Belief and death
Popular ideas about religion and death are being tested in a research project based at the University of Otago’s Department of Psychology.
Professor Jamin Halberstadt has received a Marsden Fund grant to research the role people’s religious beliefs play in managing their anxiety about death. He is working with one of his former Otago PhD students, Dr Jonathan Jong (University of Oxford), and a former research fellow, Dr Matthias Blumke (now at the University of Heidelberg).
“We are interested in putting to the test the intuitive idea that people hold religious beliefs because they have a powerful psychological benefit in moderating their fear of death,” Halberstadt says.
“This idea that death, anxiety and religion are linked has been around for thousands for years and we are now able to systematically use the tools that science gives us to answer the question in a rigorous way,” Jong adds.
The research is additionally looking at the related effects of religious belief on discrimination between national, ethnic and religious groups.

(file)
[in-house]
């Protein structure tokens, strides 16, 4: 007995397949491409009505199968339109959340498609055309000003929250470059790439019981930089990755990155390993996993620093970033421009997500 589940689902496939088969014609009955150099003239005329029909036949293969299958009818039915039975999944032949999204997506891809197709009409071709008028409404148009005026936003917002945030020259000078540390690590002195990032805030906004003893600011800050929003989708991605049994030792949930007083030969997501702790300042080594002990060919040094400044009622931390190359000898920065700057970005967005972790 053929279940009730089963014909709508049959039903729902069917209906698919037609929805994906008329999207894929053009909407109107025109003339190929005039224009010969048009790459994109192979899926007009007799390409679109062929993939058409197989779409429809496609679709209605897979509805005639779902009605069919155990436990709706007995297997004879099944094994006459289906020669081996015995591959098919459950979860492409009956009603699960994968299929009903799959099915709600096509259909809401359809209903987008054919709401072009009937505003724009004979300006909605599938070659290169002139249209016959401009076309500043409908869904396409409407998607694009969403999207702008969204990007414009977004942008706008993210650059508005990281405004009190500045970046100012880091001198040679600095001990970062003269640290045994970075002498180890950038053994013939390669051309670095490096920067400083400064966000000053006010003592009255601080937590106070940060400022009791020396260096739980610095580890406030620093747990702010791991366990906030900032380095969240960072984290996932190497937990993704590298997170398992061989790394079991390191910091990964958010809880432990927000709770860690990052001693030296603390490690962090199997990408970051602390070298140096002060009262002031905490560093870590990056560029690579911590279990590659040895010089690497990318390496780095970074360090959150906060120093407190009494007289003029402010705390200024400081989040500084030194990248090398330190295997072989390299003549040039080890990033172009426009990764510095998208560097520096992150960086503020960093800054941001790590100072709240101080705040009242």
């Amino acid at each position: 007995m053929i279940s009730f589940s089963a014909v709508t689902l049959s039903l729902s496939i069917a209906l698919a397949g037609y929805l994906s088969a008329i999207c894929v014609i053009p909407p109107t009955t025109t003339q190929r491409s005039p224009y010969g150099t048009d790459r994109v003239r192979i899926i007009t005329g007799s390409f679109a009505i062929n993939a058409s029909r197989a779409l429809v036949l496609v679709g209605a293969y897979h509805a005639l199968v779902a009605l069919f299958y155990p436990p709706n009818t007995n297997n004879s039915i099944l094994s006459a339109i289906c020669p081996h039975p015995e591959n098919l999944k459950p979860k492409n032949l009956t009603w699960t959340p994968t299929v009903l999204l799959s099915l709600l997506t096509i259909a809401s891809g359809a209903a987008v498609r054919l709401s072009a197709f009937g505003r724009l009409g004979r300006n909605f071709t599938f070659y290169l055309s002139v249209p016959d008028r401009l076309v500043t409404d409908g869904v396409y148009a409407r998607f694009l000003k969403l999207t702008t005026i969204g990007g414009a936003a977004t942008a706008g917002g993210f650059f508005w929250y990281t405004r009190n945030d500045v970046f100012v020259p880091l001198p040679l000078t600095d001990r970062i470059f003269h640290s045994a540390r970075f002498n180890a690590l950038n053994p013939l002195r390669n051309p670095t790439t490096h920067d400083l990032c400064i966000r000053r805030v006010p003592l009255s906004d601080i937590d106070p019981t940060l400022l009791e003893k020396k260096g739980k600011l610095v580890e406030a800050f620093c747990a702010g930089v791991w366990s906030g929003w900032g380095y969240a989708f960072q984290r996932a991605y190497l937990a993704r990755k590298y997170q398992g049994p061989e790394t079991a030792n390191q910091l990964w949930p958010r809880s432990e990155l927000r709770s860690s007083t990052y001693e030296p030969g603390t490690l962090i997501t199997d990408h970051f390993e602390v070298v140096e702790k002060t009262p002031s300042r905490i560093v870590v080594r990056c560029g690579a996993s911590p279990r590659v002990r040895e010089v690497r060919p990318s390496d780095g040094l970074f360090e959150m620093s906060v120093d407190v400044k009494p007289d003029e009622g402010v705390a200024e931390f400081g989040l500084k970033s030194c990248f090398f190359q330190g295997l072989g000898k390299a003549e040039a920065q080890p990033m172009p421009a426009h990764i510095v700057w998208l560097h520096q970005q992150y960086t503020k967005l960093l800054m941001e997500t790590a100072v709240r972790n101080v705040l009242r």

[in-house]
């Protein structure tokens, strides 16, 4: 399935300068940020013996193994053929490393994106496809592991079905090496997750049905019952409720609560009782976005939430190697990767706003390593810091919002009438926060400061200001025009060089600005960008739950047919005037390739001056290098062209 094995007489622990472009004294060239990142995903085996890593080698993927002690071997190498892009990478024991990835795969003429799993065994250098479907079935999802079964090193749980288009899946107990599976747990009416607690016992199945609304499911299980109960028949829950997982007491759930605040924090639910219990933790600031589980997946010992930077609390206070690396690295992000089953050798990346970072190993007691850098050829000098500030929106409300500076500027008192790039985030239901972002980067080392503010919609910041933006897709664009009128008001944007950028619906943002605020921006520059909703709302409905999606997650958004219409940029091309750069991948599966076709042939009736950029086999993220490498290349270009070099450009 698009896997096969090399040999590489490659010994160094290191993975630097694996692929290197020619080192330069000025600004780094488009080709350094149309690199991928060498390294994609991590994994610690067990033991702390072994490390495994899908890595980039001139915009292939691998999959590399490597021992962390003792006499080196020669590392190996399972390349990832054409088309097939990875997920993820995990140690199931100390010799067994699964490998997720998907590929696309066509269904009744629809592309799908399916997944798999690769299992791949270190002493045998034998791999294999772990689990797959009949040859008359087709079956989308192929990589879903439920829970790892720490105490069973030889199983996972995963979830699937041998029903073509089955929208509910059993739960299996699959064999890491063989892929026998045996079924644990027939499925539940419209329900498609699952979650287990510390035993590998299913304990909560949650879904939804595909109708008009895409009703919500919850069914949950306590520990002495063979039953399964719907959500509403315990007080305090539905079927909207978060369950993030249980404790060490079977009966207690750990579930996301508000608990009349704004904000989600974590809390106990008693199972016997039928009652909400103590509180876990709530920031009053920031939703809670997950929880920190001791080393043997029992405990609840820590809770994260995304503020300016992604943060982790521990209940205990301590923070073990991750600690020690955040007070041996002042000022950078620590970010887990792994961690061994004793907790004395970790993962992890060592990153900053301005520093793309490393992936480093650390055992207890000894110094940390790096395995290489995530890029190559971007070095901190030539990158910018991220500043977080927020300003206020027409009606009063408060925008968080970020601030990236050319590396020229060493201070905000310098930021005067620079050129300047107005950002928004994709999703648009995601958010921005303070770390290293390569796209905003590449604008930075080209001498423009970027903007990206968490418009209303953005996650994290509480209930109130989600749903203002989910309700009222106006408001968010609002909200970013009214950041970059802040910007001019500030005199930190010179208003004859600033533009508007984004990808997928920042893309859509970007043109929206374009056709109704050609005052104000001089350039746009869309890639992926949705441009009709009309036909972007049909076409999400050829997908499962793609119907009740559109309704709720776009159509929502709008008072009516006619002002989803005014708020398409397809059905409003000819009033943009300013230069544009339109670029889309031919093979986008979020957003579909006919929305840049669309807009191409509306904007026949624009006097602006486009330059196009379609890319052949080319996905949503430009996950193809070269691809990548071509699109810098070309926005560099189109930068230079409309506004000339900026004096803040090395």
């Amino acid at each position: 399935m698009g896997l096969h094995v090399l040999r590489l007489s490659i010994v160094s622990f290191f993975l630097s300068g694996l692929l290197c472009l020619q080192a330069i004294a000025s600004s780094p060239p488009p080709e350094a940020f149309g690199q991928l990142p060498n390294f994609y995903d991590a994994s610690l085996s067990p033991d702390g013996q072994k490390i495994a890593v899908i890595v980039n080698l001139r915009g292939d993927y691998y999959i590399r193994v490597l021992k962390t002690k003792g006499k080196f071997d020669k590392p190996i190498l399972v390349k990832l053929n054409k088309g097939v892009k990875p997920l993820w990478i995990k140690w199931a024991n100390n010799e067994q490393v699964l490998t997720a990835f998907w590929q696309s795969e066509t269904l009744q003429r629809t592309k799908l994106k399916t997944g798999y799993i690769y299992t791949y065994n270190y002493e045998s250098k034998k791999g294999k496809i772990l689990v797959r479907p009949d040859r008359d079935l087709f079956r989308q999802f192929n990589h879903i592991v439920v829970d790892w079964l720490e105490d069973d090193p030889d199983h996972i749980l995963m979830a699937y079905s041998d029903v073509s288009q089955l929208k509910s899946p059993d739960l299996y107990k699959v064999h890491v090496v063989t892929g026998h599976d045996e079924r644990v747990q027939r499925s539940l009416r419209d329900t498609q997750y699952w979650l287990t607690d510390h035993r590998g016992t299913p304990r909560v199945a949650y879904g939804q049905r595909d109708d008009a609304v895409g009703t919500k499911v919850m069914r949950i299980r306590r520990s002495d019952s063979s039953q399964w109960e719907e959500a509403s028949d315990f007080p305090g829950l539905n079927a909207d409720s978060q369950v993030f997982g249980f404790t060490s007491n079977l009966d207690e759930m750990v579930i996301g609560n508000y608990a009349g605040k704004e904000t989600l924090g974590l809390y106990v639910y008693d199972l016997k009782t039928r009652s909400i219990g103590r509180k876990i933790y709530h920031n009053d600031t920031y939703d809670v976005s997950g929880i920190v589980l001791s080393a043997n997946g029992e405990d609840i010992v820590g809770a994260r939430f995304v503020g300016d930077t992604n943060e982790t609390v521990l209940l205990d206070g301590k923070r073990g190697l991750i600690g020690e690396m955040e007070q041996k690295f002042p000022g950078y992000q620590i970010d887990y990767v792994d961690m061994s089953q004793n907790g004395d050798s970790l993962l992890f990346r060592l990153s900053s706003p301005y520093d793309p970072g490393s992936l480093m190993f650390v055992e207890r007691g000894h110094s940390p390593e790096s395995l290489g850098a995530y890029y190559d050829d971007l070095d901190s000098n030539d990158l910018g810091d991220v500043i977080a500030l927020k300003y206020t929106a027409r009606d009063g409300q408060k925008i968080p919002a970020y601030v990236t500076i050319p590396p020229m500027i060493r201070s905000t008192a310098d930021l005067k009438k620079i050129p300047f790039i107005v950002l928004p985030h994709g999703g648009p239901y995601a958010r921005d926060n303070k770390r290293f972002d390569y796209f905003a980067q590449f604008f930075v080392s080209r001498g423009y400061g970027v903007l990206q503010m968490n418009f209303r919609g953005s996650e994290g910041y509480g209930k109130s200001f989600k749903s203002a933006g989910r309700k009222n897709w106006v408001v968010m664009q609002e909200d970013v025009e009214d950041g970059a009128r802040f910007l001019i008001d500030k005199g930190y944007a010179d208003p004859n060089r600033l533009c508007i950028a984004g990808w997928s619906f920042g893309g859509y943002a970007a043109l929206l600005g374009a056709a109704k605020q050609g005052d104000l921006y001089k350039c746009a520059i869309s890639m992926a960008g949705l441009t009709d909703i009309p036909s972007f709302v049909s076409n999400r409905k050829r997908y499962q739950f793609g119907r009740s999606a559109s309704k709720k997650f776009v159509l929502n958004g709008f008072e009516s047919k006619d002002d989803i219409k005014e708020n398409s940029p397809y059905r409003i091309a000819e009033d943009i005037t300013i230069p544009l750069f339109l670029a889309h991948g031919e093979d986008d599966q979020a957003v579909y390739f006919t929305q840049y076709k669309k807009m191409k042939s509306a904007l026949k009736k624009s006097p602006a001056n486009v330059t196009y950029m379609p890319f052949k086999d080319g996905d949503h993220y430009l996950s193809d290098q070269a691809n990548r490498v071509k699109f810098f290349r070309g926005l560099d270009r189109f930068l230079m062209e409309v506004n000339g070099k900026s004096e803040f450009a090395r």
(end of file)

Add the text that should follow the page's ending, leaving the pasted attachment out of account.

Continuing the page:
“Fear of death has been shown to make people close in on their own groups and derogate other groups. So, if religious belief relieves death anxiety, then it is a way to intercede in anti-group discrimination,” Halberstadt explains.
The three-year research project will include laboratory tests using Dunedin and international volunteers, and is expected to contribute to a book and generate academic articles and addresses.
Halberstadt says they expect to make significant advances in understanding how belief helps or hurts individuals and societies.
Photo: Cindy Hall